The Danger of Stone-Age Habits in a Cyber World

One of the critical differences between “the cyber era” and the pre-cyber world, call it “the kinetic era,” is how much security was offered by distance in the kinetic world. In a kinetic world, a robber could only rob a bank by physically being at the bank. Similarly, should the German and Japanese navies have attempted to take down the U.S. power grid in WWII, they would have had to try to get close enough to hit it with carrier-launched aircraft or cannon fire, which was never a realistic possibility when facing the U.S. Navy.

In contrast, in the cyber era, both the U.S. power grid and every bank can be targeted from ANYWHERE in the world. In the kinetic world, an attempt to steal money from banks to take down the grid would have left clear evidence in the form of broken walls, bomb craters or other signs indicating that somebody had attempted a kinetic attack. These indicators were so clear that a repeat attack would be unlikely to be attempted if unsuccessful, because the defenders would be alert to this technique.

Similarly, the tools required to execute these attacks, whether aircraft carriers, submarines, bombers or diggers and blowtorches for banks would be very hard to build, and equally hard to replace if consumed or abandoned, much less captured by defenders, in the attempt. As a result of this, the peak of the kinetic era was one where the U.S. Air Force was the largest in the world and the second largest to the Air Force was the U.S. Navy. Even nuclear weapons were unlikely to be deployed, without making it fairly clear where they originated.

Because the kinetic era was so limited in terms of available tools, skills and proximity, the number of defenses required, including mechanical, legal, police and military were relatively small, even if still a multiple of those required by the attackers. Defensive measures such as fences were very simple to inspect and maintain while having a long lifetime. And a failed attack would take a lot of resources to rebuild the capabilities consumed in the process, while the defender was much better placed to deploy defensive resources as needed. As a result, specialized defensive forces and tools were able to defend relatively limited attack surfaces with good efficacy.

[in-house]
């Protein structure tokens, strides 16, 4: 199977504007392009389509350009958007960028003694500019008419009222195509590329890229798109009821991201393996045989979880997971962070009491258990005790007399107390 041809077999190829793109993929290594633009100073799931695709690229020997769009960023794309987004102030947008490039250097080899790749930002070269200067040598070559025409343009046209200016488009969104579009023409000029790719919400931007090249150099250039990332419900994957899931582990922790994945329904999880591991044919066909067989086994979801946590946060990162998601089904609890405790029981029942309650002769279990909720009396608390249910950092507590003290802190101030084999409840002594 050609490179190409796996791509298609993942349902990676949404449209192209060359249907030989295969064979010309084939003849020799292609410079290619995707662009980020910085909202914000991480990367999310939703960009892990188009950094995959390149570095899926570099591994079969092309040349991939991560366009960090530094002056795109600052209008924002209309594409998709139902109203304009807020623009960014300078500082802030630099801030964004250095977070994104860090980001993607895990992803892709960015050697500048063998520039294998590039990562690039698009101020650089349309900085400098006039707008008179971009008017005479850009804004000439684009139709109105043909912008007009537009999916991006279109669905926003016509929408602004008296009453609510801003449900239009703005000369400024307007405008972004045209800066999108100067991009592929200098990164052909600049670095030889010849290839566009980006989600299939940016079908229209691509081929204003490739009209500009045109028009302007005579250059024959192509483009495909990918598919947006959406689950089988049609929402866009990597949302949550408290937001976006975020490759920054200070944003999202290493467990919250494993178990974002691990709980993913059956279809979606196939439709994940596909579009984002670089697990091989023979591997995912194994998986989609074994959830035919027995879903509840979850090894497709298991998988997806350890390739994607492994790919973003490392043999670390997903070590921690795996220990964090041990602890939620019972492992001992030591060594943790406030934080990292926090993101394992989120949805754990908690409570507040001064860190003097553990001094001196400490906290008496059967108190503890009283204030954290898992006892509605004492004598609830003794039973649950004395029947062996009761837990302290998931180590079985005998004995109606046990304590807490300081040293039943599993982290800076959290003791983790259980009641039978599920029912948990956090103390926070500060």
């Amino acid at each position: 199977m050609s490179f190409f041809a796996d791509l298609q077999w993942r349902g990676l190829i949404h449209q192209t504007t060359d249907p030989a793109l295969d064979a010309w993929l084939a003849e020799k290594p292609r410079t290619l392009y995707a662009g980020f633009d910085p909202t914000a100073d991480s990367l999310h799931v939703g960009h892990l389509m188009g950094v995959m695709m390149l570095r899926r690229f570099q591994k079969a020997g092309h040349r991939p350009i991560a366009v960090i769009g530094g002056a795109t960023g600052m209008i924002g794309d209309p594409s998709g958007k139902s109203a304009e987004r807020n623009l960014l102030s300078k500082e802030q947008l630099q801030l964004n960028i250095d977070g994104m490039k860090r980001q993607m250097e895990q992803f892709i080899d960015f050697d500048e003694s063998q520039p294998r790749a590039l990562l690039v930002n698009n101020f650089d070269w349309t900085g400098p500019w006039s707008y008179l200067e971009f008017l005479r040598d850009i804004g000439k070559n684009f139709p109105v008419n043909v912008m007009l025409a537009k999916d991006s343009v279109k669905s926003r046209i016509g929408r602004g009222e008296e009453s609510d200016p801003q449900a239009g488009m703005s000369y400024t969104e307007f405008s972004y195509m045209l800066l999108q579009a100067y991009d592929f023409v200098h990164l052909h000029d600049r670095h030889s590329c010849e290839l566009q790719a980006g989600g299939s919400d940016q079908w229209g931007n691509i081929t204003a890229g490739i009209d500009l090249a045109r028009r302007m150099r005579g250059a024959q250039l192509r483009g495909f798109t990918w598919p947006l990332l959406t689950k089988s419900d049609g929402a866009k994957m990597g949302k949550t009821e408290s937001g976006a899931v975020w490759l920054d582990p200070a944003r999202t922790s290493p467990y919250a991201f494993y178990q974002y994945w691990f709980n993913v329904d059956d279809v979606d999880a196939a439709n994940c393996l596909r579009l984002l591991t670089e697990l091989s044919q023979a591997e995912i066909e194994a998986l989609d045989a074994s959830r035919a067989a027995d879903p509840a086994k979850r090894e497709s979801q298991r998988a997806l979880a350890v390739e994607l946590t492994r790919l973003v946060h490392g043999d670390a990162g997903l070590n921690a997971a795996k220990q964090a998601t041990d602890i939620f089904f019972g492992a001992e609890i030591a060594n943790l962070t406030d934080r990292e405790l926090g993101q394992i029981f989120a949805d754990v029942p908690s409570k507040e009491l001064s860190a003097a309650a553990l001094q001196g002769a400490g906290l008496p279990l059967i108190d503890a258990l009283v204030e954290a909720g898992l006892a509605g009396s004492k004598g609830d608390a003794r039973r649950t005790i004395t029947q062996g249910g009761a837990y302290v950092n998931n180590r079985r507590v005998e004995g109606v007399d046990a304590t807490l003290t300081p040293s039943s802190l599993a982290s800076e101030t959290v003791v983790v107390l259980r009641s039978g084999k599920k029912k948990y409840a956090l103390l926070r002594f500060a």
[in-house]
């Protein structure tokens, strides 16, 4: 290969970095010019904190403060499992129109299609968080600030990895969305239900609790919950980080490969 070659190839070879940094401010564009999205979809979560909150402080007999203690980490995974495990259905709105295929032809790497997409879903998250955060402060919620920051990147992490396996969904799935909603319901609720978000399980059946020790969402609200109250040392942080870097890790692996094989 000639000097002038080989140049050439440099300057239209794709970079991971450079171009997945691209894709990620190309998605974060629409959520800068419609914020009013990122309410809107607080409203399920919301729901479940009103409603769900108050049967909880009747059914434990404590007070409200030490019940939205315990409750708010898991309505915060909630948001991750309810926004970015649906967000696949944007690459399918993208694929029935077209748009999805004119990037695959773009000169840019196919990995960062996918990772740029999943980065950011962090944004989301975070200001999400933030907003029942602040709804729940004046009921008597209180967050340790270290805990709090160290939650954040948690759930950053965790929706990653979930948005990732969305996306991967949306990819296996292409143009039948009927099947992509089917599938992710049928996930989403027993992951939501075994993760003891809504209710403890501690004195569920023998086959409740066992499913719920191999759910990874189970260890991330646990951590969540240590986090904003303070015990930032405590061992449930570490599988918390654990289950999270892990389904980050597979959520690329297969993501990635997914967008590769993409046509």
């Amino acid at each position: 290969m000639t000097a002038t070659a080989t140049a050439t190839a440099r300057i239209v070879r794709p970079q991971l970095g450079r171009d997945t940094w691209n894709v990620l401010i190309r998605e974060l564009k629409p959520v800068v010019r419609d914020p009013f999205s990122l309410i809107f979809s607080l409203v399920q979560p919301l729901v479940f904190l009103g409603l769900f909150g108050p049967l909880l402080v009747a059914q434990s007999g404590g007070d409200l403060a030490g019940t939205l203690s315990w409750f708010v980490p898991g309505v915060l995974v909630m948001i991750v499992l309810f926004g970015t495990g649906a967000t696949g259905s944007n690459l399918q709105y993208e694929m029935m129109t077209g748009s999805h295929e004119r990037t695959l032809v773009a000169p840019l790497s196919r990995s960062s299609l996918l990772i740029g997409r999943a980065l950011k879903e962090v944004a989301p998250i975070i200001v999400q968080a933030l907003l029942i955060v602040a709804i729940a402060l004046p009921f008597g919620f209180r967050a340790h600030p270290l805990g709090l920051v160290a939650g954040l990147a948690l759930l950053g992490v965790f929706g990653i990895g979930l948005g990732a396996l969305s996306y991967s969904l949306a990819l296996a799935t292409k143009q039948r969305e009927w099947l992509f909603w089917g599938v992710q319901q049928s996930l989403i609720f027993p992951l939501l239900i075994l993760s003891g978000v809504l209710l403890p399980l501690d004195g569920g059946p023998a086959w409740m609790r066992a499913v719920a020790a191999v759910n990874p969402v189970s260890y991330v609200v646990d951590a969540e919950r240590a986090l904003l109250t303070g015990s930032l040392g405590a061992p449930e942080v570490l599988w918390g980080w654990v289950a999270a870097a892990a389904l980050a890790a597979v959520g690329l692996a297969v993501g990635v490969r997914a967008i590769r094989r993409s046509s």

The cyber era turns this upside down: Offensive tools are easy to acquire, are easily replaced and a lot of people can acquire the necessary skills to build and use them. As an example, the first known attack to cause damage to the U.S. power grid appears to have been an amateur exploiting an unpatched firewall. Attacks leave a signature that may be missed completely or blends in with thousands of other attempts, and the odds of identifying every attacker are slim to none. And everywhere/anywhere that has a decent digital network can be used to launch an attack.

The damage that can be done can be multiplied as easily as an attacker desires. If one bank, or one power generator, does not succumb to an attack, the cost of trying another one is small, and many attacks can be launched simultaneously. Similarly, the benefits of an attack are portable in ways that cash never was, both because digital cash travels at the speed of light and weighs nothing, while the risk of getting caught, much less identified, is slim.

Cyber technology is also born with vulnerabilities that were never seen in fences, walls or military equipment. It is probably fair to say that no piece of cyber technology has ever been created without vulnerabilities that are unknown to both the manufacturer and the user. Add to that the deliberate vulnerabilities that aid the manufacturer or save them money, such as fixed passwords or backdoors, and then deliberate vulnerabilities inserted in the supply chain. As the vulnerabilities are discovered, they will need to be patched, both of which requires the manufacturer to continue to support the equipment and the user to have a process that updates it.

Although we are now well into the cyber era, we still think of the world in kinetic terms. As with buildings or lawnmowers, we think of security as we do functionality. A device that isn’t obviously broken must be OK. Something may need to be painted, but it will keep running and functioning as expected, so painting can be deferred until everything needs to be repainted. Kinetic machines are interdependent in various ways, but those ways are mostly simple to understand, while cyber devices have myriad impenetrable interdependencies, as well as vulnerabilities, that can be exploited in a sequential and escalatory manner.